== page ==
May 1st, 2006: Where are we from the suffocating unemployment epidemic in our country?
Even today, on Labor Day, we will see the March 8 and March 14 groups gathering in separate venues to preach and/or rant about justice and equality. On every single issue, politics and empty slogans get their fair share of representation.
Would anyone bother to ask about percentages and numbers? If we are to ask these questions, I believe that everyone in the political sphere in our country will get an F. Because, there is nothing being done to date to solve the biggest and most entrenched problem in our country, which is unemployment.
Unemployment leads to apathy and emptiness, apathy leads to a fatalistic outlook on life, which in turn leads to youth that carry polarized and extremist world views…and of course we’ll witness from the comfort of our couches, a race to arms and confrontation.
The enthusiasm harnessed from youth on the eve of March 14, which was conveniently used by politicians, has been easily transformed from a peaceful enthusiasm to a monstrous enthusiasm to conquer, subdue, and win over.
And those young Lebanese who do not have an appetite for conquering, subduing, and wining over, have been packing their bags and leaving the country in search of better prospects, while their parents bid them farewell with a smile, happy that their children are out of the danger zone.
Beirut I, Aoun’s aspirations, Lahoud, Hizbullah’s arms, the Shebaa Farms, the Hariri investigation, Syria, Israel, Iran, the debt, the national dialogue, the Maronite representation crisis, the Shiite-Sunni rift….and nowhere do we read, see, or hear about a comprehensive strategy for workforce development and employment.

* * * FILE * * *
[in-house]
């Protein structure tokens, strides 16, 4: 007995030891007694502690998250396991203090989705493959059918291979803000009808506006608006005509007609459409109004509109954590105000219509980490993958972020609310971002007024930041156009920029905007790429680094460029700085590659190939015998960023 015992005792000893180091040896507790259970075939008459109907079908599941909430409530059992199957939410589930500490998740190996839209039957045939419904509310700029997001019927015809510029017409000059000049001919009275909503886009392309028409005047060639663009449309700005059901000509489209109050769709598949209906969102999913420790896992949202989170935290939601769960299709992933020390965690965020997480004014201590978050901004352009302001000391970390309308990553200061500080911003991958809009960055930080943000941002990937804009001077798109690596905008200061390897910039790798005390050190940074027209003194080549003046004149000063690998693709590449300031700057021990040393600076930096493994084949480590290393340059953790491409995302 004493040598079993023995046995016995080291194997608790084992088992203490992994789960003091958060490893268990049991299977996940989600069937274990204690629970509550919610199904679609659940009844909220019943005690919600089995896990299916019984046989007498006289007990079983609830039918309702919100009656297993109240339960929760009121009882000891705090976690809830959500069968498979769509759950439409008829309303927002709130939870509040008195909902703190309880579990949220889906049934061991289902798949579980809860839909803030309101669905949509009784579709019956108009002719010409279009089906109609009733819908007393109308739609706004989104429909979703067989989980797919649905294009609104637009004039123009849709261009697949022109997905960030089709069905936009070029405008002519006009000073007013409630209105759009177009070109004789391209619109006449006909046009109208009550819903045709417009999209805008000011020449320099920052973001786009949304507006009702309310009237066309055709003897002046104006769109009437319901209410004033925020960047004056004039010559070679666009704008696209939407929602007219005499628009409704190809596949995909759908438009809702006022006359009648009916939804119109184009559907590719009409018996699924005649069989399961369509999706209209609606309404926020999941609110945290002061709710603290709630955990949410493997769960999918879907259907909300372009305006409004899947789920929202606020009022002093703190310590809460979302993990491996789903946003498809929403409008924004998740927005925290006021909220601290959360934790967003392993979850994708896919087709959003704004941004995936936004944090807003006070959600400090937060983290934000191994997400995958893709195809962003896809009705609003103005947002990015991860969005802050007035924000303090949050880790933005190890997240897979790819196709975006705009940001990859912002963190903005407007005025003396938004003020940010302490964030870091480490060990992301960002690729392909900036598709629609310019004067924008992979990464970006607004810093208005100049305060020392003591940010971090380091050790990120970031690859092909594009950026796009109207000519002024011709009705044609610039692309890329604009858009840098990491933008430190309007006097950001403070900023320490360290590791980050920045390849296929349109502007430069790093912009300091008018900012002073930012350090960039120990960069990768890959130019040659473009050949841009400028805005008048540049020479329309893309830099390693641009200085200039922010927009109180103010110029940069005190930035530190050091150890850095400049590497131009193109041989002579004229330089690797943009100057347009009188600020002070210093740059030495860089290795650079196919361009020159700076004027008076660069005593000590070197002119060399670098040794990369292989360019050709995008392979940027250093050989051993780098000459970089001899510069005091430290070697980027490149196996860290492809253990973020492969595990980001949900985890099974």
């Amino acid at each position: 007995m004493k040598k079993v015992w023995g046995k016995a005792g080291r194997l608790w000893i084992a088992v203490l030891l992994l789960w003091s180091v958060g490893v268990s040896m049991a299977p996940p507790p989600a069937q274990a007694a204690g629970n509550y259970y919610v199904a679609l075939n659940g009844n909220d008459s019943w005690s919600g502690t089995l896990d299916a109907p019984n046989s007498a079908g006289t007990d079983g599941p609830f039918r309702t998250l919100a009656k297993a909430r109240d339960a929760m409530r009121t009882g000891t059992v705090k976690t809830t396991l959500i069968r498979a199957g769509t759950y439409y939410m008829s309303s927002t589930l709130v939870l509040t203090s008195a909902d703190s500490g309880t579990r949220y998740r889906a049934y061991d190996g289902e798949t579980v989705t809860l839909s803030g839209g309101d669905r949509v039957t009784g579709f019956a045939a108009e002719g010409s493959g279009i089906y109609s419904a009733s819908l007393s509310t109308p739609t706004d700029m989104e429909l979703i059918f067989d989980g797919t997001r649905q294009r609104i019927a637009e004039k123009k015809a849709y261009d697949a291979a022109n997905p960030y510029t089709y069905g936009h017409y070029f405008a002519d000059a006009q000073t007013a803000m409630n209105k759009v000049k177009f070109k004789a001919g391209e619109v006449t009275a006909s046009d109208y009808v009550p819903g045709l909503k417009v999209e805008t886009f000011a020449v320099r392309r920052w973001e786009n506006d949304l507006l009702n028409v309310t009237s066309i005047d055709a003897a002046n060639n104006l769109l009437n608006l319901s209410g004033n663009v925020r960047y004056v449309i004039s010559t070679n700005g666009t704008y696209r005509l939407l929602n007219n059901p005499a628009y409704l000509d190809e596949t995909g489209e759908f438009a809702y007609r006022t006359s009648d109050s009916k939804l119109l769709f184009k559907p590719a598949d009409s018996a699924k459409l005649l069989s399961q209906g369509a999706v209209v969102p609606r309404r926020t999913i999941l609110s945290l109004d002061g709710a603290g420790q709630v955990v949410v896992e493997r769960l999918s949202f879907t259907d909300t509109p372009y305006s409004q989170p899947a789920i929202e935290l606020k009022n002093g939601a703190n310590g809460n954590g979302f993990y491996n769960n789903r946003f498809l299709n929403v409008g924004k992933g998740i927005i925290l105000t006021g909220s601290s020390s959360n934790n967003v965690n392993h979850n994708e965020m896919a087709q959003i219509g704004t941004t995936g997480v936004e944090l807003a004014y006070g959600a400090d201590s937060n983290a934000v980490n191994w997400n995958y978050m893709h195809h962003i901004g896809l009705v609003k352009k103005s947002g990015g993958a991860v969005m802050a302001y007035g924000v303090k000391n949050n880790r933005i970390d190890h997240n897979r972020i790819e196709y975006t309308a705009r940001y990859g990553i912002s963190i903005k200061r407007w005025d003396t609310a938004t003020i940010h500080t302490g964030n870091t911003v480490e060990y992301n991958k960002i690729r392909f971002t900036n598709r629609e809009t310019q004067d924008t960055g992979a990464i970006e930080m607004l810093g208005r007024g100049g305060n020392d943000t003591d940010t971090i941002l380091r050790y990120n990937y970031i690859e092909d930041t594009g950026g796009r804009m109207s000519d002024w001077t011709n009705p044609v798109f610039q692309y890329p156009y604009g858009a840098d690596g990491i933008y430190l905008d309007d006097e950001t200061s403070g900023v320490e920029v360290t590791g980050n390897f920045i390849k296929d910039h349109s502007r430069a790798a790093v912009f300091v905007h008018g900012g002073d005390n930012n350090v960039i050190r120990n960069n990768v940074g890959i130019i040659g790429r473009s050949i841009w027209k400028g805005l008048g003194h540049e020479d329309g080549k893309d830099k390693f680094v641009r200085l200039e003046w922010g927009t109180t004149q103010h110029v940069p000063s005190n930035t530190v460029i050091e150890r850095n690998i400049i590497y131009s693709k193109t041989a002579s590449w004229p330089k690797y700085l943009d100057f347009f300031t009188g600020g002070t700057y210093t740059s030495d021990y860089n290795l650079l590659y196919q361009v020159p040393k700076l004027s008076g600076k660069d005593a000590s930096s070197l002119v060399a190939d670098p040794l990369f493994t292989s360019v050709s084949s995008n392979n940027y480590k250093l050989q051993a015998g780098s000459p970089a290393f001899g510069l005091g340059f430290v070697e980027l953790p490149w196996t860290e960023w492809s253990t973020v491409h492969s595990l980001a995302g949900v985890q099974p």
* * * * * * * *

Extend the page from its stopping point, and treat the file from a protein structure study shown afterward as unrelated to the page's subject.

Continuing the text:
Let’s start first with those forgotten Lebanese youth who still live in Lebanon, and then those living abroad can return and bring their brains and/or money along.
But when I write "Let's", who is "us"? Does the "us" have any power in Lebanon at the moment? Perhaps instead of going around the country collecting signatures to impeach President Lahoud, a campaign that turned out to be useless and futile at best, Lebanese journalists, politicians, and wives of politicians should have toured the country to collect signatures for a petition that reads:
"AS A LEBANESE CITIZEN, I DEMAND FROM MY STATE BASIC JOB SEARCH ASSISTANCE, JOB PLACEMENT SERVICES, AND JOB TRAINING TO ASSUME A JOB...IN MY COUNTRY."
(Note: And for those who ask, I'm not in any shape or form advocating replacing market mechanisms, but advocating for a more "facilitator" role on the part of the state, within a public-private partnership framework, to help move the country and its people forward. Just think how simple it could be to install computers with internet access in some remote towns in Lebanon and provide access to Lebanese with a country-wide employer database, a job bank of sorts, to help facilitate job searches, and in turn, employers would be benefitting from that service as well by being matched with a pool of Lebanese applicants.)
"Nobody knows how many rebellions, besides political rebellions, ferment in the masses of life which people earth."